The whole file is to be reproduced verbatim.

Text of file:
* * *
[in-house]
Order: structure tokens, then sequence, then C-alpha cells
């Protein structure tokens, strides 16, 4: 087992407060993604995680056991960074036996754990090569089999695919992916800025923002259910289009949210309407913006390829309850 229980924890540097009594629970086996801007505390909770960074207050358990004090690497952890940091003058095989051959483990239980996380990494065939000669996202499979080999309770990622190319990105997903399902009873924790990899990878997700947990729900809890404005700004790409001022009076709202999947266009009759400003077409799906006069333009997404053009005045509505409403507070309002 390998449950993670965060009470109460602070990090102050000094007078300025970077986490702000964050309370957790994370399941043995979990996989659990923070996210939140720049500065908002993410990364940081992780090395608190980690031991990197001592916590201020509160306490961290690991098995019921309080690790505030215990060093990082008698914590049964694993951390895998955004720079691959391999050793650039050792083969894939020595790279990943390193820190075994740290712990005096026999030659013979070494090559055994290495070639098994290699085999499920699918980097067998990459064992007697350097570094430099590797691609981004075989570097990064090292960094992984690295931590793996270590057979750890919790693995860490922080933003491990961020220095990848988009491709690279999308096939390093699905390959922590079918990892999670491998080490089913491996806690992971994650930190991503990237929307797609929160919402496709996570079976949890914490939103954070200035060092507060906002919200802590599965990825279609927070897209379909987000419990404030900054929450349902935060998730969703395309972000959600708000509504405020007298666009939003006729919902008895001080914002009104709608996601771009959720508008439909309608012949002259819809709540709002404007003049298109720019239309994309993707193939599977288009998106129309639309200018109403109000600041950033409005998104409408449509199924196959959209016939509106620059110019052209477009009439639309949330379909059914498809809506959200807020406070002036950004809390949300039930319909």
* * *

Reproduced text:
[in-house]
Order: structure tokens, then sequence, then C-alpha cells
């Protein structure tokens, strides 16, 4: 087992407060993604995680056991960074036996754990090569089999695919992916800025923002259910289009949210309407913006390829309850 229980924890540097009594629970086996801007505390909770960074207050358990004090690497952890940091003058095989051959483990239980996380990494065939000669996202499979080999309770990622190319990105997903399902009873924790990899990878997700947990729900809890404005700004790409001022009076709202999947266009009759400003077409799906006069333009997404053009005045509505409403507070309002 390998449950993670965060009470109460602070990090102050000094007078300025970077986490702000964050309370957790994370399941043995979990996989659990923070996210939140720049500065908002993410990364940081992780090395608190980690031991990197001592916590201020509160306490961290690991098995019921309080690790505030215990060093990082008698914590049964694993951390895998955004720079691959391999050793650039050792083969894939020595790279990943390193820190075994740290712990005096026999030659013979070494090559055994290495070639098994290699085999499920699918980097067998990459064992007697350097570094430099590797691609981004075989570097990064090292960094992984690295931590793996270590057979750890919790693995860490922080933003491990961020220095990848988009491709690279999308096939390093699905390959922590079918990892999670491998080490089913491996806690992971994650930190991503990237929307797609929160919402496709996570079976949890914490939103954070200035060092507060906002919200802590599965990825279609927070897209379909987000419990404030900054929450349902935060998730969703395309972000959600708000509504405020007298666009939003006729919902008895001080914002009104709608996601771009959720508008439909309608012949002259819809709540709002404007003049298109720019239309994309993707193939599977288009998106129309639309200018109403109000600041950033409005998104409408449509199924196959959209016939509106620059110019052209477009009439639309949330379909059914498809809506959200807020406070002036950004809390949300039930319909």